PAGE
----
At the end of the poem, the speaker says he will "be telling this with a sigh / Somewhere ages and ages hence."  Is that a sigh of content or regret?

The answer depends on how you view the final lines:

I took the one less traveled by,
And that has made all the difference.

Has the difference been a good one or is there the regret of the opening? The speaker really would like to have taken both roads, but knows "how way leads on to way, I doubted if I should ever come back."

And if both roads were both very similar, how much of a difference would there have been in his life if he had chosen the other?

There are certainly "roads" you did not take, but that may have been a good or bad decision. It may not have been been your choice. Or you may have make the choice casually or quite unaware that it would carry any significant consequences.

Submission Deadline: August 7, 2016

July 8, 2016

Conversations: When Is a Poem Finished?


People often cite the poet Paul Valéry as the source of the quote " A poem is never finished; it is only abandoned."  That is actually a paraphrase of Valéry by W. H. Auden from 1965. (See W. H. Auden: Collected Poems "Author's Forewords.") What Valéry originally wrote was less of a sound bite: "A work is never completed except by some accident such as weariness, satisfaction, the need to deliver, or death: for, in relation to who or what is making it, it can only be one stage in a series of inner transformations." But many poets can identify with the sentiments in either.

When do you let go of a poem and stop revising?

An article about Marianne Moore and her continual revision compares her to any contemporary poet who uses software like Word and "tacks changes" leaving digital footprints of where the poem has traveled.

Moore doesn't seem to have ever been satisfied that her poems were completed. Her poem “Poetry,” first appeared in 1919 and was about 30. In the published 1967 version it was down to 3 lines. She also changed titles - "A Graveyard” became “A Grave,” for example.

In the Internet age, we have lots changes made to things published online - from simple typos in a poem or a Facebook post, to Wikipedia entries (always being revised). Lots of revisionist history.

Google Docs tracks each edit to the page. But if you're well known and post a Tweet, then decide to delete it after you get some bad feedback, chances are the original has been captured in a screenshot by someone for posterity.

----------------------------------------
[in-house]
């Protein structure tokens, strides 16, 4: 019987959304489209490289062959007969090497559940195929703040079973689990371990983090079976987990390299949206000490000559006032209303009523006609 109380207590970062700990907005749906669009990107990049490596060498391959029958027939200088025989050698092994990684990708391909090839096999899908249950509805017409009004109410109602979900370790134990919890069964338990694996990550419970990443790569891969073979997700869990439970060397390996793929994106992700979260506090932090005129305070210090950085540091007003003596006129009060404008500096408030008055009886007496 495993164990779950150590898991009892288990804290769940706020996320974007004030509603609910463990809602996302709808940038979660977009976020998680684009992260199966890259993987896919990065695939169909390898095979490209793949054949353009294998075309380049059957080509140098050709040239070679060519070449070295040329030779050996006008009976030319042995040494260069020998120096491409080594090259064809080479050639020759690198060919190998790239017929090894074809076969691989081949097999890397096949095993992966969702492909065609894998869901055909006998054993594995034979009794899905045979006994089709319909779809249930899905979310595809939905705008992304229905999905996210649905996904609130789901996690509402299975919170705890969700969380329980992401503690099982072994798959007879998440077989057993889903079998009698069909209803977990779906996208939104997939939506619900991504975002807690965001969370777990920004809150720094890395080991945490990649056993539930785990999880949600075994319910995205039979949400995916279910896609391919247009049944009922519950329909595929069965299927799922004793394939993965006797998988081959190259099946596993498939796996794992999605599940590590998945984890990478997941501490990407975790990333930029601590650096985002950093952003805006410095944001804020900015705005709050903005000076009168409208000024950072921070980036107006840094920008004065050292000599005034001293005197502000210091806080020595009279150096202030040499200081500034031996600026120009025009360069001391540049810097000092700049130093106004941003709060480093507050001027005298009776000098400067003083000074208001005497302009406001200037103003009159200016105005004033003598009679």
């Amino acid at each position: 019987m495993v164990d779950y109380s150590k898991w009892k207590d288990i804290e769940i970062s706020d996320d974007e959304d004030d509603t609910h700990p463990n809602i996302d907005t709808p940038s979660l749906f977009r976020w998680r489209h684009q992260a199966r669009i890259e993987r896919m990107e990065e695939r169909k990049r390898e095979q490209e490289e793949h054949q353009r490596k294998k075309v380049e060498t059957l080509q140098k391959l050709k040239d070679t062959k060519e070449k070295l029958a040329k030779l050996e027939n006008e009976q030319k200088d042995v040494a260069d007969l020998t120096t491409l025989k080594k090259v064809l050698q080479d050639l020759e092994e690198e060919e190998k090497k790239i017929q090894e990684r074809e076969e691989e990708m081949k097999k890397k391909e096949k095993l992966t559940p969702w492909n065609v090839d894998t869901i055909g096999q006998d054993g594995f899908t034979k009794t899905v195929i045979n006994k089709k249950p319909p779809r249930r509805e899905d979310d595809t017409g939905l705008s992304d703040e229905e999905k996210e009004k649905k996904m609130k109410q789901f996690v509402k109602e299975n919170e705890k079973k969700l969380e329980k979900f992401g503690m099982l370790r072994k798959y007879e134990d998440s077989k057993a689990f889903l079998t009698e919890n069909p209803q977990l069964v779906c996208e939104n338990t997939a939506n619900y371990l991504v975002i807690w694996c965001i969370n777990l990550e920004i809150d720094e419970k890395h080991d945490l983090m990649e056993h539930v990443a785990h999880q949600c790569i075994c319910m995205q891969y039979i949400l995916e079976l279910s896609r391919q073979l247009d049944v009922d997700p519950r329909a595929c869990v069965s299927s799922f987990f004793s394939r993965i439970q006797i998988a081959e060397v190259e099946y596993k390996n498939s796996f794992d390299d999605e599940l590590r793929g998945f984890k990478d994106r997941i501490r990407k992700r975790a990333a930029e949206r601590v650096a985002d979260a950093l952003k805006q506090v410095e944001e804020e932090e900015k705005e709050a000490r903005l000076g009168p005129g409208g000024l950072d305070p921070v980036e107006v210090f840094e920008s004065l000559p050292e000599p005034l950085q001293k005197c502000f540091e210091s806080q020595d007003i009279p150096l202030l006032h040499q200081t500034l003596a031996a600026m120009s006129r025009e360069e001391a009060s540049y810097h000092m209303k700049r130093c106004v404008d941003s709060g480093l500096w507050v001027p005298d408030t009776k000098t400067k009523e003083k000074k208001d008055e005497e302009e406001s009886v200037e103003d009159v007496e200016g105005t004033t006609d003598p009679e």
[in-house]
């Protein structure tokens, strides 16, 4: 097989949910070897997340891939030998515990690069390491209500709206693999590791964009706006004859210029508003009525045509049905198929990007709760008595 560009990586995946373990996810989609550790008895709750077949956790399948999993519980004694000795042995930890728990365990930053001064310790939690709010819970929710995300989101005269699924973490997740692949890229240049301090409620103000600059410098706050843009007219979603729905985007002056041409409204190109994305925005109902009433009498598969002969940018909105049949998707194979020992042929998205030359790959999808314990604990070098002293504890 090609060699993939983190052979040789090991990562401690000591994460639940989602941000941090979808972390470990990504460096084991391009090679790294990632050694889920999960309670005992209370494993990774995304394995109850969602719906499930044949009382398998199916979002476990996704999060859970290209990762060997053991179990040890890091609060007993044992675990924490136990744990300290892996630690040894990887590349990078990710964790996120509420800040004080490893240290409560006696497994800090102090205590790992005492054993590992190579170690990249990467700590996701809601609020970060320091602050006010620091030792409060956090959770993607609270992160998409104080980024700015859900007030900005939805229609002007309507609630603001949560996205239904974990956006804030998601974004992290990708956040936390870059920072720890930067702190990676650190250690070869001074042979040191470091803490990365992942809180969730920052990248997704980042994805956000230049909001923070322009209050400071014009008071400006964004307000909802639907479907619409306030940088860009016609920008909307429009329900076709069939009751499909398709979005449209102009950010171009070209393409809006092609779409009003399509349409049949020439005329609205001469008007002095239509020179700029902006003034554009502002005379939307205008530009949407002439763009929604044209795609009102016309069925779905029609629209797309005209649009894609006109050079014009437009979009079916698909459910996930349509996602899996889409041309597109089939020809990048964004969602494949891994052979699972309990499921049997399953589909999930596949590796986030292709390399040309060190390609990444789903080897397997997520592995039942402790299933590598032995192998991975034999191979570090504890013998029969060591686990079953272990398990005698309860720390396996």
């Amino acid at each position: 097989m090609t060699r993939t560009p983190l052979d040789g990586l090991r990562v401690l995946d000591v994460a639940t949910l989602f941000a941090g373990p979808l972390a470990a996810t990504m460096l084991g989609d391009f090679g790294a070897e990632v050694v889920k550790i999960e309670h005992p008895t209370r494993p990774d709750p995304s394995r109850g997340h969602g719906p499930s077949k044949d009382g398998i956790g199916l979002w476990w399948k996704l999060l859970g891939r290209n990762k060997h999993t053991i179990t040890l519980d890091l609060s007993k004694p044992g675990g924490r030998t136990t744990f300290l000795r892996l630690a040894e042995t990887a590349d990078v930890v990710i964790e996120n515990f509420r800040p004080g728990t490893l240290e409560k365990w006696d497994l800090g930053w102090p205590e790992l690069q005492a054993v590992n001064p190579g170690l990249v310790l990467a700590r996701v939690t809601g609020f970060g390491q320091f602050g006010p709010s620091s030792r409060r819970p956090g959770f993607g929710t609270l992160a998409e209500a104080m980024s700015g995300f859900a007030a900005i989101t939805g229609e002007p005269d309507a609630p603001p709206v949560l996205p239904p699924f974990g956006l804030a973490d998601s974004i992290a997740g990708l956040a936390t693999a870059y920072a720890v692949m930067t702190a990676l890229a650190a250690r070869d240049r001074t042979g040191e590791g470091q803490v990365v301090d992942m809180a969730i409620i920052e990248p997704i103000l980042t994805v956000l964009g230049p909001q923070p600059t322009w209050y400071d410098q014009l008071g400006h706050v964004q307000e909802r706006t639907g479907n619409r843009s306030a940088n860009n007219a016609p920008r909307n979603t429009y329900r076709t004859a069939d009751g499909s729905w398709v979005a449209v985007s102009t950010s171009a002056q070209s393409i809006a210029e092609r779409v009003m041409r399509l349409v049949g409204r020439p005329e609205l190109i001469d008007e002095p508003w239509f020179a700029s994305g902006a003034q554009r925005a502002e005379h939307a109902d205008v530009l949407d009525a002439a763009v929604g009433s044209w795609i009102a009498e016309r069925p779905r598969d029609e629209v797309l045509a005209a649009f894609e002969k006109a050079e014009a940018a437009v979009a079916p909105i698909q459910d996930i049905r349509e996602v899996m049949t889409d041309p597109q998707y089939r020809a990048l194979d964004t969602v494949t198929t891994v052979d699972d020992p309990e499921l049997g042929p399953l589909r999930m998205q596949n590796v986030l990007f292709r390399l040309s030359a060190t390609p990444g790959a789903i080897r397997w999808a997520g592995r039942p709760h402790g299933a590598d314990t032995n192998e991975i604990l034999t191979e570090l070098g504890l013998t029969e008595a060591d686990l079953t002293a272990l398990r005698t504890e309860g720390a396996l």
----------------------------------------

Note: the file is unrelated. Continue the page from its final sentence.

When is a poem finished for you?  Pre-digital, when I wrote all my poetry in longhand on paper, I saved all the drafts which included revisions and proofreading changes. When I typed the poem, I considered it finished. As a hunt-and-peck typist, retyping something was an effort and I avoided it. When an electric typewriter with a correction tool appeared, and then with the first word processors, it was so much easier that I increased my revisions.

For me, most of my poems are finished when they are published. I can only think of two times when I changed a poem after it appeared in a publication. Perhaps, if I ever make it to the point where I need to put together that "Selected Poems" collection, that will change.

That article views Moore with the ways she changed her work as "more of a digital-age artist than any of her contemporaries. Her poems were as malleable as something written online."

I actually know several very well known poets who still avoid the computer, email and word processing. Two of them have "typists" who interpret their handwriting and print copies which they edit with a pencil and give back for retyping. There may be some thoughtful advantages to that process, and some of you might do the same thing even though you are your own typist.

As another of our online "Conversations," let us know in a comment here about your revision process and particularly how you know when a poem is finished. Are you easy about letting go, or do you revise until as long as you can, like Marianne Moore?

July 1, 2016

Allusions to 'The Wasteland'

As an undergrad, I was quite enamored by the poetry of T.S. Eliot. It started with Prufrock and "The Wasteland" and led me to The Four Quartets.  I was in love with all the allusions to other poems, mythology etc. It impressed me. It was a puzzle.

I'm not as enamored by poetry that is a puzzle as I used to be, but I still admire Eliot's poetry.